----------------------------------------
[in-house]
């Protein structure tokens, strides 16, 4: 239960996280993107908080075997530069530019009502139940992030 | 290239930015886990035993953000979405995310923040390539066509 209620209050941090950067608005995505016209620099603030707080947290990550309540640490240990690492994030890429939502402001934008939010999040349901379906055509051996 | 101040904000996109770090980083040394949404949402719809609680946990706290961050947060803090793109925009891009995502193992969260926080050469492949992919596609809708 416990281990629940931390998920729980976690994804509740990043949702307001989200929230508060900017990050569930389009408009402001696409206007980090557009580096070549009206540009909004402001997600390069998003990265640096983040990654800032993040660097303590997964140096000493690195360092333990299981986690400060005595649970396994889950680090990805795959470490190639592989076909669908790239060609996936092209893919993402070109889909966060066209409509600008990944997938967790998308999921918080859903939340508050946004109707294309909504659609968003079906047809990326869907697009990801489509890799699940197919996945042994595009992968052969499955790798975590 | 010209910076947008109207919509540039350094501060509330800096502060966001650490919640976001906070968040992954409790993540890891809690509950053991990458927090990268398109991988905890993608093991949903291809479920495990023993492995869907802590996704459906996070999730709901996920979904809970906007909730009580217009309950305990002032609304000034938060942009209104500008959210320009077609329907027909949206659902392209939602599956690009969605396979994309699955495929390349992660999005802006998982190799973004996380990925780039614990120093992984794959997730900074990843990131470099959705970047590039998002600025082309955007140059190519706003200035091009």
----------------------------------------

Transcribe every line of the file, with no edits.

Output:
[in-house]
């Protein structure tokens, strides 16, 4: 239960996280993107908080075997530069530019009502139940992030 | 290239930015886990035993953000979405995310923040390539066509 209620209050941090950067608005995505016209620099603030707080947290990550309540640490240990690492994030890429939502402001934008939010999040349901379906055509051996 | 101040904000996109770090980083040394949404949402719809609680946990706290961050947060803090793109925009891009995502193992969260926080050469492949992919596609809708 416990281990629940931390998920729980976690994804509740990043949702307001989200929230508060900017990050569930389009408009402001696409206007980090557009580096070549009206540009909004402001997600390069998003990265640096983040990654800032993040660097303590997964140096000493690195360092333990299981986690400060005595649970396994889950680090990805795959470490190639592989076909669908790239060609996936092209893919993402070109889909966060066209409509600008990944997938967790998308999921918080859903939340508050946004109707294309909504659609968003079906047809990326869907697009990801489509890799699940197919996945042994595009992968052969499955790798975590 | 010209910076947008109207919509540039350094501060509330800096502060966001650490919640976001906070968040992954409790993540890891809690509950053991990458927090990268398109991988905890993608093991949903291809479920495990023993492995869907802590996704459906996070999730709901996920979904809970906007909730009580217009309950305990002032609304000034938060942009209104500008959210320009077609329907027909949206659902392209939602599956690009969605396979994309699955495929390349992660999005802006998982190799973004996380990925780039614990120093992984794959997730900074990843990131470099959705970047590039998002600025082309955007140059190519706003200035091009």